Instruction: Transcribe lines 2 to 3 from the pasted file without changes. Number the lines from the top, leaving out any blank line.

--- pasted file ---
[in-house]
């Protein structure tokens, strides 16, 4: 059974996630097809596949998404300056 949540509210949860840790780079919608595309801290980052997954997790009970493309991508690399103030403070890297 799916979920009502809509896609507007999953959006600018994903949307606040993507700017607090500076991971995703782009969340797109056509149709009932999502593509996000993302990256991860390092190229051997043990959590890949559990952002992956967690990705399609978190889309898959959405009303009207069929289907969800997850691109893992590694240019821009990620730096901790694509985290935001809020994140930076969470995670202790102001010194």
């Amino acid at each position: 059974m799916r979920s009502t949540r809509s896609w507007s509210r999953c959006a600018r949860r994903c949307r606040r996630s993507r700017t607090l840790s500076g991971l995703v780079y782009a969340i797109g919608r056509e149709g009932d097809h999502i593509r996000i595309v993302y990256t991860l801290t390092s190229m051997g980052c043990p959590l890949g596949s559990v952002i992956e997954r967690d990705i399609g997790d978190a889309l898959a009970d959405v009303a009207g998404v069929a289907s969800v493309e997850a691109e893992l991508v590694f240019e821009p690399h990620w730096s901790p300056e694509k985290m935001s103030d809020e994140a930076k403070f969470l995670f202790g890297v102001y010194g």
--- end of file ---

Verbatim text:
């Protein structure tokens, strides 16, 4: 059974996630097809596949998404300056 949540509210949860840790780079919608595309801290980052997954997790009970493309991508690399103030403070890297 799916979920009502809509896609507007999953959006600018994903949307606040993507700017607090500076991971995703782009969340797109056509149709009932999502593509996000993302990256991860390092190229051997043990959590890949559990952002992956967690990705399609978190889309898959959405009303009207069929289907969800997850691109893992590694240019821009990620730096901790694509985290935001809020994140930076969470995670202790102001010194």
């Amino acid at each position: 059974m799916r979920s009502t949540r809509s896609w507007s509210r999953c959006a600018r949860r994903c949307r606040r996630s993507r700017t607090l840790s500076g991971l995703v780079y782009a969340i797109g919608r056509e149709g009932d097809h999502i593509r996000i595309v993302y990256t991860l801290t390092s190229m051997g980052c043990p959590l890949g596949s559990v952002i992956e997954r967690d990705i399609g997790d978190a889309l898959a009970d959405v009303a009207g998404v069929a289907s969800v493309e997850a691109e893992l991508v590694f240019e821009p690399h990620w730096s901790p300056e694509k985290m935001s103030d809020e994140a930076k403070f969470l995670f202790g890297v102001y010194g």